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Mogrify strengthens IP position for cell conversion technology





Mogrify has strengthened its intellectual property position surrounding the stunning core technology that enables it to carry out direct cell conversions.

The Cambridge Science Park company has also extended the method used to allow for the inclusion of new data sources and more accurate transcription factor predictions.

Mogrify leadership team outside Bio-Innovation Park: CREDIT: Phil Mynott (34066614)
Mogrify leadership team outside Bio-Innovation Park: CREDIT: Phil Mynott (34066614)

The expansion of rights has enabled Mogrify to bring the latest version of the technology - MOGRIFY V2 - in-house.

Joe Foster, chief operating officer, Mogrify, said: “The progress we have made in securing our IP position will enable further commercialization via internal development programs and co-development partnerships.

“MOGRIFY V2 enables the inclusion of new sources of data and delivers enhanced prediction quality, prediction accuracy, and cell conversion efficacy, helping the company to engineer an evergreen and scalable source of cell types that exhibit efficacy and safety profiles necessary to address diseases with a high unmet clinical need.”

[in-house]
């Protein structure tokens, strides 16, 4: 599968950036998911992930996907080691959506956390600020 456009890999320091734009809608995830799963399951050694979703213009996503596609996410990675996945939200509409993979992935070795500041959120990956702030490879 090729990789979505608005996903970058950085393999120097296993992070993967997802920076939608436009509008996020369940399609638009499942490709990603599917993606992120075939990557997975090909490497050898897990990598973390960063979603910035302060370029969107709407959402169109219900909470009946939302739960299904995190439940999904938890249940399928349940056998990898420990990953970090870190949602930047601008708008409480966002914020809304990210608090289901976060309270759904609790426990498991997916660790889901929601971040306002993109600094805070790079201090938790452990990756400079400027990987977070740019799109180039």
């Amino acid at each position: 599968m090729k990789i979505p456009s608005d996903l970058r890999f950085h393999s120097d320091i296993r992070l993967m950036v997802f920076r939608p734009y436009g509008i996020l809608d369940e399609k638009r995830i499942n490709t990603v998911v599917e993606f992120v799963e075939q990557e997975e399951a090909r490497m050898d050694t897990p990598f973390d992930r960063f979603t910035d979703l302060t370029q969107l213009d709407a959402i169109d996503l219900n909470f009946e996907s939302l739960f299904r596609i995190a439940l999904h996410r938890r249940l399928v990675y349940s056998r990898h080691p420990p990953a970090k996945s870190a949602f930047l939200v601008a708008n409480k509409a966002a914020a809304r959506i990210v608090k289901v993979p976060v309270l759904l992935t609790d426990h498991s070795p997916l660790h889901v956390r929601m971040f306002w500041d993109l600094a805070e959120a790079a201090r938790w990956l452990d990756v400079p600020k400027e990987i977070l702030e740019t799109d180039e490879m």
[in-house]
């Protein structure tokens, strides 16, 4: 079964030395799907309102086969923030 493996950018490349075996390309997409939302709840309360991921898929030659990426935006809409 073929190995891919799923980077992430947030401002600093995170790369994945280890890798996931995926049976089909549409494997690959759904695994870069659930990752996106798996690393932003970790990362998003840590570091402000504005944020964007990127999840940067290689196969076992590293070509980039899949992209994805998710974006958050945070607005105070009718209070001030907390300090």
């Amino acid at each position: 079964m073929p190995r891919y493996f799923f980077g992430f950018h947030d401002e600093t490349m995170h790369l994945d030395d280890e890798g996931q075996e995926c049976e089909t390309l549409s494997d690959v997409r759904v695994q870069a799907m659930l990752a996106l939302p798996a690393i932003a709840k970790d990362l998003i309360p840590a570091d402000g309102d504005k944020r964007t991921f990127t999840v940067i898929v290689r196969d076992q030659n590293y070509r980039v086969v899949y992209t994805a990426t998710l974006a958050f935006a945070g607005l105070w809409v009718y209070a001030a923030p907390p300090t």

The platform uses a systematic big data approach developed over 10 years via a multinational research collaboration.

Using next-generation sequencing and gene regulatory data, it enables the prediction of the transcription factors or small molecules and the culture medium conditions required to produce - ex vivo or in vivo - any target cell type from any source cell type.

Mogrify’s patent portfolio includes data for more than 150 cell types. More than 30 cell conversions are covered in the foundational patent filing with two additional conversion specific patents filed covering the production of chondrocytes and fetal cardiomyocytes.

More conversion specific patents are expected as Mogrify develops its product pipeline to serve the demand for off-the-shelf therapies.

Mogrify has negotiated terms enabling use of the foundational patent from RIKEN, University of Bristol and Monash University, which covers the method of direct cell differentiation and exemplified predictions of numerous human cell conversions.

The latest version of the technology was in-licensed from the MRC Laboratory of Molecular Biology in Cambridge with support from LifeArc and incorporates next-generation bulk and single-cell RNA sequencing data into the algorithm.

By bringing it in-house, Mogrify says it will be able to identify the key regulators required to convert any cell type in the human body.

Dr Alastair Hick, senior director at Monash Innovation, said: “We are excited to continue strengthening our relationship with Mogrify and to support their commercialization efforts. It is great to see the significant progress the company has made on multiple fronts to develop this exciting technology platform."

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